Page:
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Nelson Gallo. The mixologist at work at the Marbella Club.
Nelson Gallo. The mixologist at work at the Marbella Club. / SUR

A taste for travel

  • Let the destinations come to you. Evocative recipes and cocktail inspiration for the season to be jolly

Last week I was lost in the fragrant orange groves of Valencia. The sweet floral aroma of azahar seemed to surround me. Yet I hadn’t broken our regional lockdown. Instead, I had been transported from my dining room table to the heart of Mediterranean Spain thanks to the sensory pleasure of sipping a Moscatel white wine from Valencia in between indulging in a spoonful of homemade Valencian orange marmalade! I know, the combination certainly sounds original, (if not a little strange), but it made for a deliciously captivating, fragrant combination that was so evocative of the Valencia region.

Quintessential cuisine

As travel has become increasingly restricted and complicated, destination marketing is getting ever more creative by allowing food to bring the joy of travel into our homes. A growing trend in the Covid-19 era is for tourism organisations to send boxes of emblematic artisan foods and wines to travel agents, travel writers and online marketers.

My recent box of goodies had come from Bio Sense (an initiative between the autonomous region of Valencia and its chamber of commerce). Bio Sense hosted a ‘blind tasting’ via Zoom, with a top chef, together with video portraits of local food and wine producers.

After all, food and travel are inextricably linked. Getting stuck into some local grub is one of the best ways as a visitor we can connect with a culture. Sightseeing often feels obligatory when travelling, yet it’s the markets, bars, restaurants and local homes where we gain an insight into traditions and culture, as well as creating some of the best, most delicious holiday memories.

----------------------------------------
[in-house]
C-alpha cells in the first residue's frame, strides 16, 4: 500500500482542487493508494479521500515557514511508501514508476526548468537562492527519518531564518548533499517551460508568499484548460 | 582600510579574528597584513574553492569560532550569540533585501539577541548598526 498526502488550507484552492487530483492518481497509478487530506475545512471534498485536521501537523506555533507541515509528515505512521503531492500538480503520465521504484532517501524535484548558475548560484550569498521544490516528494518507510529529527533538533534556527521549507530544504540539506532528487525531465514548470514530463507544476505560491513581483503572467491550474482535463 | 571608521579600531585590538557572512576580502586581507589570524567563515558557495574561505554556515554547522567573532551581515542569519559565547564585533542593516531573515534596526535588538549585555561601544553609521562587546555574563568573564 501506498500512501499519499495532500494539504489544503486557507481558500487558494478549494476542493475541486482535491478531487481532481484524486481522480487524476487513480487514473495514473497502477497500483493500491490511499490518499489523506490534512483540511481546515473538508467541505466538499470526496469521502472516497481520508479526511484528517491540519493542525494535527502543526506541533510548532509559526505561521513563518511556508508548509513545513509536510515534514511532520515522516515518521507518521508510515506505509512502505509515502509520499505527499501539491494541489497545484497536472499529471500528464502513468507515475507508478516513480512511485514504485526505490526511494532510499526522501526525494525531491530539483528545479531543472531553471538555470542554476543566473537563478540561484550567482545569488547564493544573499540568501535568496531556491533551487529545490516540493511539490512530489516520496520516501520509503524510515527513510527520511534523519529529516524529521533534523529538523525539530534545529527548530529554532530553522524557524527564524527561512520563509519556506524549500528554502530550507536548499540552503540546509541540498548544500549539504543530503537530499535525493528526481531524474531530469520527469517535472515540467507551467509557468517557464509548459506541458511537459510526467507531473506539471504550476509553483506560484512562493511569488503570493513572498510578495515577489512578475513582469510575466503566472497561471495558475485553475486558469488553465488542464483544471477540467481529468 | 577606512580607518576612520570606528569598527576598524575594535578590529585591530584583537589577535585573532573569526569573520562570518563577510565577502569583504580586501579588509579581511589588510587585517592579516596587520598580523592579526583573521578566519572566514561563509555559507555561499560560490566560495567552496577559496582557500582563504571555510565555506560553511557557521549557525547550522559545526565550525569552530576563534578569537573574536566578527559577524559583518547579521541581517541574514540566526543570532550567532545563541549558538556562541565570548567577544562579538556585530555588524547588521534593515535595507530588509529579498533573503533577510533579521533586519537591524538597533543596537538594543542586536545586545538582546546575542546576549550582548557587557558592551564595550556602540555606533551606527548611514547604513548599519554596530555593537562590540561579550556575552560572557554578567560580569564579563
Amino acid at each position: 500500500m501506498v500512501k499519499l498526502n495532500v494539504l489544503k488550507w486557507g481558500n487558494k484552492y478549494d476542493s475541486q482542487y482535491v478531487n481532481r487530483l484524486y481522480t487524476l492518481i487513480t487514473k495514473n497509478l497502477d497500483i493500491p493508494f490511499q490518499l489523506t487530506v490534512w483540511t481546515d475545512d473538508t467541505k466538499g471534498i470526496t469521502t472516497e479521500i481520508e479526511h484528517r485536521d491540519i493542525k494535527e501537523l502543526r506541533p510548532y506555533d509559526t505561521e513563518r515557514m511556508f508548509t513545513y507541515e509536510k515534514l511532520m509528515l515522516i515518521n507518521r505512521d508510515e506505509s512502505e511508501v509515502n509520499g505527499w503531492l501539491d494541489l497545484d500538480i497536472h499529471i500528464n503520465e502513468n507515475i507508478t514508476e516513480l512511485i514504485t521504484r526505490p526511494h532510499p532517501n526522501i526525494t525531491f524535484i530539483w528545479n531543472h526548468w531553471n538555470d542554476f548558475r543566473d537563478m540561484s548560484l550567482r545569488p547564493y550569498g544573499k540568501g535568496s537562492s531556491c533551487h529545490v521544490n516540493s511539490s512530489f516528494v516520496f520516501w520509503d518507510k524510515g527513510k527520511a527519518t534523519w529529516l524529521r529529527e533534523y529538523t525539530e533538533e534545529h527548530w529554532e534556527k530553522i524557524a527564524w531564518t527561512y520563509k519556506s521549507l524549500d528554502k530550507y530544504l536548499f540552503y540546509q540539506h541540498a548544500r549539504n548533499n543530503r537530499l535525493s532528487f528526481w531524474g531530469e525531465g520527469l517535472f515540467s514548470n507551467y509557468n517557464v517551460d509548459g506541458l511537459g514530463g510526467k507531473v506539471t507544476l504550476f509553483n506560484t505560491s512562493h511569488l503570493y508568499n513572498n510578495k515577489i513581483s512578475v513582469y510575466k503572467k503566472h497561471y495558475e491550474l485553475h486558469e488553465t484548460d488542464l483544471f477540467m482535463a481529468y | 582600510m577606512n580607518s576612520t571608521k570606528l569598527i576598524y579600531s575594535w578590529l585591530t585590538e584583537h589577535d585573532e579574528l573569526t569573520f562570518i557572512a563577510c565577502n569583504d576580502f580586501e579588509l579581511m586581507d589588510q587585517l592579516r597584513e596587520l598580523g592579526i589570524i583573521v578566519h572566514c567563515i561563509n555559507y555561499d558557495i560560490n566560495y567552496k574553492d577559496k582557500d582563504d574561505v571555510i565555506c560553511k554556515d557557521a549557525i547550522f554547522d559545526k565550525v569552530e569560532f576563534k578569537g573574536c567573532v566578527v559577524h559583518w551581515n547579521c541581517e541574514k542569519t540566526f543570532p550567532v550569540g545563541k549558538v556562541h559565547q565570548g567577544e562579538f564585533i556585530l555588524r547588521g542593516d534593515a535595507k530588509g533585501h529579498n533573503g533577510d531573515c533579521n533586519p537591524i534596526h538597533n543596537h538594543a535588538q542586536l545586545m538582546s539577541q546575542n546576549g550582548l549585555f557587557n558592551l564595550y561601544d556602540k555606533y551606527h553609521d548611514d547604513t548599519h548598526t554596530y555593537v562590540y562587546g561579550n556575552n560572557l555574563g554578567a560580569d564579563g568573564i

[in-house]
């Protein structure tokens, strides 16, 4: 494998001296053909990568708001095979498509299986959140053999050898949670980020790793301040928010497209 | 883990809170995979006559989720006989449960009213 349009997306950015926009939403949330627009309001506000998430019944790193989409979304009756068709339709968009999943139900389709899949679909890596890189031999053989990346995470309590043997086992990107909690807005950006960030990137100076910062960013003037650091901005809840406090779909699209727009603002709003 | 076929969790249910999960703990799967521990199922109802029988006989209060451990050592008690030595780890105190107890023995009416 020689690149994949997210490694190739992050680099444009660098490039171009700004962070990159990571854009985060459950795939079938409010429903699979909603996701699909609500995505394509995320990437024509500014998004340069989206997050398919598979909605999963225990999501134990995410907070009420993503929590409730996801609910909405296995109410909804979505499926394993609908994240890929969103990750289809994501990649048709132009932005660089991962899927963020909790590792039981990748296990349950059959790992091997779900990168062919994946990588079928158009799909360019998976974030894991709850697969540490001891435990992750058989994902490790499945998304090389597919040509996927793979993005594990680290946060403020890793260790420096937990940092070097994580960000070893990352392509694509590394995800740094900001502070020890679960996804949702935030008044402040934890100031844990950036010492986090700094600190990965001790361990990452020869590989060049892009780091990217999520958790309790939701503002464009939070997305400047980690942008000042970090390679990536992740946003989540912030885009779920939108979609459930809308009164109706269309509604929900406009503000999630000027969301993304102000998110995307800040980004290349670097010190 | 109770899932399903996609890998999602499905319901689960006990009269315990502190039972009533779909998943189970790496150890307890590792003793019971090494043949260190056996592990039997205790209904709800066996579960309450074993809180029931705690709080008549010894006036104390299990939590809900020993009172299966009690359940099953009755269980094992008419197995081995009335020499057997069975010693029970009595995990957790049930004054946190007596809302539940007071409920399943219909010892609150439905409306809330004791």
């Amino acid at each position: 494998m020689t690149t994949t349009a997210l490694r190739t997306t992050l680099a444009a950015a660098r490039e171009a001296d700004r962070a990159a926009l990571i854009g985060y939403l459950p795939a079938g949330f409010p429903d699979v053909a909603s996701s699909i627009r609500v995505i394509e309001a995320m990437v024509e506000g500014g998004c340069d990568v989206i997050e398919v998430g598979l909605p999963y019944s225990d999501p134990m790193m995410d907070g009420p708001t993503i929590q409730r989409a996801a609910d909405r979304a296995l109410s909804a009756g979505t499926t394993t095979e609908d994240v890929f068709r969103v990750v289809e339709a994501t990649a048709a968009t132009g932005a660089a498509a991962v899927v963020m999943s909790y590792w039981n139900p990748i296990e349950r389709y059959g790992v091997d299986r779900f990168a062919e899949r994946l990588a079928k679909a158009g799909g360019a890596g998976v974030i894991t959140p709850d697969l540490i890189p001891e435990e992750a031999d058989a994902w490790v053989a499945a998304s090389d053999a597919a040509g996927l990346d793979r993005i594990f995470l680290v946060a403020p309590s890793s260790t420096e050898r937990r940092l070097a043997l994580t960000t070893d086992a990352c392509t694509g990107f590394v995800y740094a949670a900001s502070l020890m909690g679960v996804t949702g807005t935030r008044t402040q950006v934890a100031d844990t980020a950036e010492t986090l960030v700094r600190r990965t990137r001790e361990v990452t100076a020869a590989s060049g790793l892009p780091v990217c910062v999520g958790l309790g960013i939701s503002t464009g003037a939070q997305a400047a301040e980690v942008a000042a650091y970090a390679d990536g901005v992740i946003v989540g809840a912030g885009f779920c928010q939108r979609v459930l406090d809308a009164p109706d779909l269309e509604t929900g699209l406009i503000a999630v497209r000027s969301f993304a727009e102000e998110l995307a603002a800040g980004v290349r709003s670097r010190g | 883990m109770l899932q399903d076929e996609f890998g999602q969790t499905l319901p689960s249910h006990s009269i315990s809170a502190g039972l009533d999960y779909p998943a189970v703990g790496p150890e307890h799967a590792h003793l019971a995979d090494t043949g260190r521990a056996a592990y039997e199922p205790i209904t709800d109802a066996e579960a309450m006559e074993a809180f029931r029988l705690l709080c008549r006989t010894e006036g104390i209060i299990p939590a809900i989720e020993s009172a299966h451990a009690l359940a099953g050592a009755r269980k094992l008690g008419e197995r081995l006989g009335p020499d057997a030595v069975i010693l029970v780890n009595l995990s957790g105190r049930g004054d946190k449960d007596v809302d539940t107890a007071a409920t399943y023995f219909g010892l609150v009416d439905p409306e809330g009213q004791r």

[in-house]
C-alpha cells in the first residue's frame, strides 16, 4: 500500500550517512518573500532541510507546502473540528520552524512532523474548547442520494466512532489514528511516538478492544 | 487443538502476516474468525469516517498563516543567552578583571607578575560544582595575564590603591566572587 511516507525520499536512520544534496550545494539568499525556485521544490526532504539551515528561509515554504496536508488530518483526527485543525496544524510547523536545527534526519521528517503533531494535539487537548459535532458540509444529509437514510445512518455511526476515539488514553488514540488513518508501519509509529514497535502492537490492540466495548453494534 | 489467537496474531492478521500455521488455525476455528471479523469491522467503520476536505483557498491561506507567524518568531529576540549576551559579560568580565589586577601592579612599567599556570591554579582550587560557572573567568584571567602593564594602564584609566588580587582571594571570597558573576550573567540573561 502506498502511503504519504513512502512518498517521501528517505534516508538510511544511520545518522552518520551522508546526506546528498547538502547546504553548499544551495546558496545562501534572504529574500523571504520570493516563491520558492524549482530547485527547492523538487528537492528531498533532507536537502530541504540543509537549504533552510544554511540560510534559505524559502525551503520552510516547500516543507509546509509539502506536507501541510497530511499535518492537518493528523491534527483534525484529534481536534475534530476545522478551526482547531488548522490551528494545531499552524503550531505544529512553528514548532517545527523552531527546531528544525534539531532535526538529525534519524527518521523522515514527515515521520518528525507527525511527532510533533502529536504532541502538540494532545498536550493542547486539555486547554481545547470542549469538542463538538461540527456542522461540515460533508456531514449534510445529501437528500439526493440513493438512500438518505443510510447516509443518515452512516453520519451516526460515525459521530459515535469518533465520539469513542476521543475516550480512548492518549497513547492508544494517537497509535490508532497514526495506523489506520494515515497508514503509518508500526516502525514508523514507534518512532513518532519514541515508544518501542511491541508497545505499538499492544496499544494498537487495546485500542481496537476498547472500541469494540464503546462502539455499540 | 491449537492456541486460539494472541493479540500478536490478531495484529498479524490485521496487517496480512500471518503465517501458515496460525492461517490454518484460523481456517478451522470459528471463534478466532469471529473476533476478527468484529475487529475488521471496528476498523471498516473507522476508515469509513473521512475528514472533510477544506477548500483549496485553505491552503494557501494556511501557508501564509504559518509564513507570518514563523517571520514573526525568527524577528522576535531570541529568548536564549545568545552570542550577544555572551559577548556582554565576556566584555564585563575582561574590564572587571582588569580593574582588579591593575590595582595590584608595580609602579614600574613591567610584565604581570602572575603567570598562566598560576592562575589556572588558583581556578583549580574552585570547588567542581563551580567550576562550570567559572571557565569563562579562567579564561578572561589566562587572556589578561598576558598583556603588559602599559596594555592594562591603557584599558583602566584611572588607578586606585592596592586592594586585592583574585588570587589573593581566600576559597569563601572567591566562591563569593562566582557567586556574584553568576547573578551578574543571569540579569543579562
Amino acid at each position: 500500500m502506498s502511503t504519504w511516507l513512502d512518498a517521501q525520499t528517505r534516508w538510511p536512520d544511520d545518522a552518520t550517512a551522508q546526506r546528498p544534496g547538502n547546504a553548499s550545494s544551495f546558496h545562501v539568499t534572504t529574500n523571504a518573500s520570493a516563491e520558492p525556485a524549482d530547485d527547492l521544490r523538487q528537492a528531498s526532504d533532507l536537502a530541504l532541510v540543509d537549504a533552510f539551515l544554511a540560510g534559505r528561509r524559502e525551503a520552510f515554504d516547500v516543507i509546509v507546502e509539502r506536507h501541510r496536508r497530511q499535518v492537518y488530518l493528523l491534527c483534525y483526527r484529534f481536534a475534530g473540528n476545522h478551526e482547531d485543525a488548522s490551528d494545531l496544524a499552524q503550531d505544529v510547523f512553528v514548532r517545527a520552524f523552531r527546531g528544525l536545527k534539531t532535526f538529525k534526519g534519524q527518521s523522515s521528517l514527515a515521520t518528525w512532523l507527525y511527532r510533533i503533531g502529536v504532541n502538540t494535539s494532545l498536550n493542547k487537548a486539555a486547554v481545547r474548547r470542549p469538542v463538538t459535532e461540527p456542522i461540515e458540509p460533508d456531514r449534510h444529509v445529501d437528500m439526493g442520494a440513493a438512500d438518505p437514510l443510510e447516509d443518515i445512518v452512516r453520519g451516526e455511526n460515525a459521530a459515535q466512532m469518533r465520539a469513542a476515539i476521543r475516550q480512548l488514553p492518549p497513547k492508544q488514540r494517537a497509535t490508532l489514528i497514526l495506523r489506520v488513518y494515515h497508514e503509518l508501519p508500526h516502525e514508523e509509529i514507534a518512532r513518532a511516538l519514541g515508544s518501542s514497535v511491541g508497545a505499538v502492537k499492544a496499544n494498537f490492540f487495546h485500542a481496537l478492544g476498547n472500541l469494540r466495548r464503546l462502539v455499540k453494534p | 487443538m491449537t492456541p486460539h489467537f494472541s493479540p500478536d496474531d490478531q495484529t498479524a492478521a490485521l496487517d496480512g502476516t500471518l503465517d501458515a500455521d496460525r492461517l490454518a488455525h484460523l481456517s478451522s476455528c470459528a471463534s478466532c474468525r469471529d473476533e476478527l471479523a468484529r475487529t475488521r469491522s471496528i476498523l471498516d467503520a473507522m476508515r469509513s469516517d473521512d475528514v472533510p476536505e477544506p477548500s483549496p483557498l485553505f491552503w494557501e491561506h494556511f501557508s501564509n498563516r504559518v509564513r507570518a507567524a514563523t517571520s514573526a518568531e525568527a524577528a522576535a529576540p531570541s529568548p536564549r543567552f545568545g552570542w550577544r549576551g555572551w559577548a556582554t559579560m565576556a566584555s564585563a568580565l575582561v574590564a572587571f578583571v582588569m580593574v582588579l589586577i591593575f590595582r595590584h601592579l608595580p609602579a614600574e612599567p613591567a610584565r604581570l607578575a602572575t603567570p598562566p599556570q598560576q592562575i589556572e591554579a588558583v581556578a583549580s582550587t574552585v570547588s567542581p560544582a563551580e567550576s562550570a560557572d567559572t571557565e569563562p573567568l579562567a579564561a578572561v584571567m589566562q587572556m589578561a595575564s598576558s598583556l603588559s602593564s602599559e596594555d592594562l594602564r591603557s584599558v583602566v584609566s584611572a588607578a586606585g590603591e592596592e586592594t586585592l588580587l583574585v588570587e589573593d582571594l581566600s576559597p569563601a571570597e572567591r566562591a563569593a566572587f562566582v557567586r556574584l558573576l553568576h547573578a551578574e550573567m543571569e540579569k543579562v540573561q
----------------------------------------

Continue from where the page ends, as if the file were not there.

So, during this holiday season like no other, when many of us are not leaving our homes, let alone our local communities, what better way to rekindle our taste for travel than with some international food experiences enjoyed at home!

Arabesque allure

Looking back on my year of travel, I recall that my first trip away after the spring lockdown was to the picturesque Cadiz hilltop town of Vejer de la Frontera. This sparkling citadel of sun-bleached whitewashed Moorish architecture looks out towards the Atlantic ocean. On a typically brilliant clear day the mountains of Morocco are visible, a tantalising glimpse of the exotic. A little of the magic of 1001 Arabian Nights can be enjoyed at El Jardín del Califa, the romantic restaurant created by James Stuart. Dishes celebrate North African cuisine, full of Moorish and Berber influences, redolent of the colours, aromas, and flavours of the exotic.

If you want to recreate a little of this enchantment at home, visit the news section of www.califavejer.com where you’ll find recipes as well as links to cooking videos where James shares his love of this most flavoursome cuisine, from easy-to-make babaganoush and hummus, tender, slow-cooked tagines, to sweet treats like lemon and almond cake.

Flavours from the lagoon

If you’re a regular reader of this monthly section, you’ll recall that later in the year our summer travel was to Venice. The lagoon city was more romantic than ever. Without the cruise ship crowds it felt easier to blend in with the locals.

The secret canal-side garden of the Il Palazzo Experimental Hotel is the place for cicchetti and cocktails with the neighbourhood residents of the artsy Dorsoduro district. Executive Chef Attilio Franzoi has shared a recipe with us for the holiday season, a sumptuous, ‘Dark Chocolate Cremoso with date compote and amaretti’. A pudding that will bring the beauty of Italy into your kitchen. Here’s the recipe (for 8):

 From Il Palazzo Experimental hotel, Venice.

Chocolate delight.

From Il Palazzo Experimental hotel, Venice. / SUR

Chocolate cremoso:

500g Arriba chocolate 52%

250g full cream milk

5g cornflour

Melt the cornflour in cold full cream milk. Bring to a boil continuing to mix with a whisk. Then pour into a bowl with the chocolate. Stir with a spatula until it has all completely melted and blended. Finally pour the mix into a silicone mold. Let it settle overnight.

Date compote: